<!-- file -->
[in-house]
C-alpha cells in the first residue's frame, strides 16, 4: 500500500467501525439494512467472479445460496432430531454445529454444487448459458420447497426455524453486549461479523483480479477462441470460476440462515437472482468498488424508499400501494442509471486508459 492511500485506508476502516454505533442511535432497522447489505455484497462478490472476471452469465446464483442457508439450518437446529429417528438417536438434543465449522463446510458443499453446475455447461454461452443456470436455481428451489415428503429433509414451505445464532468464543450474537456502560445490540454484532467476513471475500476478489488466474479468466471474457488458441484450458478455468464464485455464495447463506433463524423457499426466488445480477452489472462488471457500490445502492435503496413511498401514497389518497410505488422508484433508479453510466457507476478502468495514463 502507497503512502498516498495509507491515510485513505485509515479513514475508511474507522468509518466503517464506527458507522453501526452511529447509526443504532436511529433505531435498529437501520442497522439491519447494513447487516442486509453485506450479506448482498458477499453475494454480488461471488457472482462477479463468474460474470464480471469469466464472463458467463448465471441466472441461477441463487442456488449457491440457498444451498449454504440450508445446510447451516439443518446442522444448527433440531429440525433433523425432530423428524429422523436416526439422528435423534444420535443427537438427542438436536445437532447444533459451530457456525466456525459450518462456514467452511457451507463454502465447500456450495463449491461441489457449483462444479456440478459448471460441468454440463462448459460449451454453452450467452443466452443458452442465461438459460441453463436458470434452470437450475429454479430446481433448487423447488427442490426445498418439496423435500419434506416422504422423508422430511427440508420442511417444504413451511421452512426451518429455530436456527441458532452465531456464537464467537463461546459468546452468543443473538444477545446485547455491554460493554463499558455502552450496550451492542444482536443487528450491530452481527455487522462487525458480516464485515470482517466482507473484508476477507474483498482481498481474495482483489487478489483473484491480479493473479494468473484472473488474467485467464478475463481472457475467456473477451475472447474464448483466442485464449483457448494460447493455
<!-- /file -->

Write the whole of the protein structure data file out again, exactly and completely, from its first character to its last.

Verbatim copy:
[in-house]
C-alpha cells in the first residue's frame, strides 16, 4: 500500500467501525439494512467472479445460496432430531454445529454444487448459458420447497426455524453486549461479523483480479477462441470460476440462515437472482468498488424508499400501494442509471486508459 492511500485506508476502516454505533442511535432497522447489505455484497462478490472476471452469465446464483442457508439450518437446529429417528438417536438434543465449522463446510458443499453446475455447461454461452443456470436455481428451489415428503429433509414451505445464532468464543450474537456502560445490540454484532467476513471475500476478489488466474479468466471474457488458441484450458478455468464464485455464495447463506433463524423457499426466488445480477452489472462488471457500490445502492435503496413511498401514497389518497410505488422508484433508479453510466457507476478502468495514463 502507497503512502498516498495509507491515510485513505485509515479513514475508511474507522468509518466503517464506527458507522453501526452511529447509526443504532436511529433505531435498529437501520442497522439491519447494513447487516442486509453485506450479506448482498458477499453475494454480488461471488457472482462477479463468474460474470464480471469469466464472463458467463448465471441466472441461477441463487442456488449457491440457498444451498449454504440450508445446510447451516439443518446442522444448527433440531429440525433433523425432530423428524429422523436416526439422528435423534444420535443427537438427542438436536445437532447444533459451530457456525466456525459450518462456514467452511457451507463454502465447500456450495463449491461441489457449483462444479456440478459448471460441468454440463462448459460449451454453452450467452443466452443458452442465461438459460441453463436458470434452470437450475429454479430446481433448487423447488427442490426445498418439496423435500419434506416422504422423508422430511427440508420442511417444504413451511421452512426451518429455530436456527441458532452465531456464537464467537463461546459468546452468543443473538444477545446485547455491554460493554463499558455502552450496550451492542444482536443487528450491530452481527455487522462487525458480516464485515470482517466482507473484508476477507474483498482481498481474495482483489487478489483473484491480479493473479494468473484472473488474467485467464478475463481472457475467456473477451475472447474464448483466442485464449483457448494460447493455